No way to treat migrants

Indefinite detention is a terrible stain on Britain

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The Independent Online

The indefinite detention of migrants by the British Government is utterly iniquitous. Nobody would doubt that it is essential for our immigration agencies to deal carefully with any cases that might end in deportation. And it is understandable that the authorities should want to know the whereabouts of the individuals concerned. But keeping them under lock and key for years on end simply cannot be right.

Quite apart from the damage that detention can do to the mental health of those whose liberty has been denied, the Home Office’s failure to get a grip on this issue has cost the taxpayer a vast amount of money – in the running of centres like that at Yarl’s Wood and as a result of compensation payouts to those who are judged by the courts to have been held unlawfully. The suggestion that more than 60 per cent of migrants who are detained for more than a year are eventually released, rather than deported, surely points to the folly of the current set-up.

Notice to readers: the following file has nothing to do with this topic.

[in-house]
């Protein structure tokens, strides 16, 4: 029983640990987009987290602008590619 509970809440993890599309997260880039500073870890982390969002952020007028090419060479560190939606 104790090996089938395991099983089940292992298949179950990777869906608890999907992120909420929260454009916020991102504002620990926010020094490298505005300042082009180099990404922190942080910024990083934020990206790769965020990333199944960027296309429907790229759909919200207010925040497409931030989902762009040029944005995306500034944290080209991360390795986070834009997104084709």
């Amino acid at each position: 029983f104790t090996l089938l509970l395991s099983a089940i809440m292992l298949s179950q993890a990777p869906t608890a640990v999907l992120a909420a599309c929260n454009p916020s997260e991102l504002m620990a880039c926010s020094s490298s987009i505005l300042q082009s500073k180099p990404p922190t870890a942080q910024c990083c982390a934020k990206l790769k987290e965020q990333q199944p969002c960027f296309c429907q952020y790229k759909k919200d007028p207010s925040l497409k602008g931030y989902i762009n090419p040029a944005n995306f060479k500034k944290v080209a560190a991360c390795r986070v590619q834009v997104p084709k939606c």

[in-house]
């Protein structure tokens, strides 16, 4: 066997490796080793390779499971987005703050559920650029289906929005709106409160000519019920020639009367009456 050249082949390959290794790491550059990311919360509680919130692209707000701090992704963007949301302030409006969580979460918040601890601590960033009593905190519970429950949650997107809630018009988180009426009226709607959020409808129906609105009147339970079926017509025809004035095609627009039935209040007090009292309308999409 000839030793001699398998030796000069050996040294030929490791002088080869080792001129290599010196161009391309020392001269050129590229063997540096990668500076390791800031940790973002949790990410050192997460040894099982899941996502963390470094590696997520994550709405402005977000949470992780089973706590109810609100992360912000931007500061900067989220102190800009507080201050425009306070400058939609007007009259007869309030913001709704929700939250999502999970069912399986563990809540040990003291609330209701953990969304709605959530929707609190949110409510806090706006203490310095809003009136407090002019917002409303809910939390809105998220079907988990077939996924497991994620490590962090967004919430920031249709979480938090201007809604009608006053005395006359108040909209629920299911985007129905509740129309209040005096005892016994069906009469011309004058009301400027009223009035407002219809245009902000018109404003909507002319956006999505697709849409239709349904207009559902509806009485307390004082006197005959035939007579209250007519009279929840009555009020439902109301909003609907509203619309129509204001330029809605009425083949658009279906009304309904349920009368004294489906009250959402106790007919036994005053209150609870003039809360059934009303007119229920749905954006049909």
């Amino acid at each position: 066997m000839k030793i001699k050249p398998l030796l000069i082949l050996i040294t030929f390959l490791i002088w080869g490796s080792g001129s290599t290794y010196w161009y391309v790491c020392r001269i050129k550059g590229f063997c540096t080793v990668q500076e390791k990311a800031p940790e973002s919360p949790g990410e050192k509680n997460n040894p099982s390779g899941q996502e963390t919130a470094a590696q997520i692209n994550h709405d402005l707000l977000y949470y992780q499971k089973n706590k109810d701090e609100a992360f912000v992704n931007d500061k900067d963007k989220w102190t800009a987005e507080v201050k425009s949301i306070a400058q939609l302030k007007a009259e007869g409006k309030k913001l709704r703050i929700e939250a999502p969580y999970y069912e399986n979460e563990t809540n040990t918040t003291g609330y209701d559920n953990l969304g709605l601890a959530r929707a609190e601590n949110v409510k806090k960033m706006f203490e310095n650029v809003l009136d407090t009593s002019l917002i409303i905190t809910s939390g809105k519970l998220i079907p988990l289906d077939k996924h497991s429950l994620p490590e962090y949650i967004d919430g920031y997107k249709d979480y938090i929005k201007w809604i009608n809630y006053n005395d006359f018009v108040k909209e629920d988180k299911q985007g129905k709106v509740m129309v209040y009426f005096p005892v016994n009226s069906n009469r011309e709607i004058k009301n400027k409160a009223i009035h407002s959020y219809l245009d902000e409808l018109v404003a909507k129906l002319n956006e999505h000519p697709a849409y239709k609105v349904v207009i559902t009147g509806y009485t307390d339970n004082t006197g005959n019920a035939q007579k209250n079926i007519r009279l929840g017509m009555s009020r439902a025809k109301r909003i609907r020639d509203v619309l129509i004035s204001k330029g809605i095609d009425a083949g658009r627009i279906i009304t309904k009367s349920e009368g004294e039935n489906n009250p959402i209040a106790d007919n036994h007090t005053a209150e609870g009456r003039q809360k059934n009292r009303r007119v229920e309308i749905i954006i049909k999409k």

The call today by Citizens UK for a time limit to detention is welcome and should be heeded by all political leaders as we approach the general election in May. This is not about being soft on immigration – and certainly not about being soft on crime, since the individuals concerned are not criminals. Rather it is about demonstrating to people here and elsewhere two things. First, that the Government and its agencies can oversee a complex immigration system competently and efficiently. And second, that humanity does not come a poor second behind administrative convenience when it suits the powers-that-be. On both moral and practical grounds, the system as it stands is broken. Ensuring an end to indefinite detention would be a step towards fixing it.

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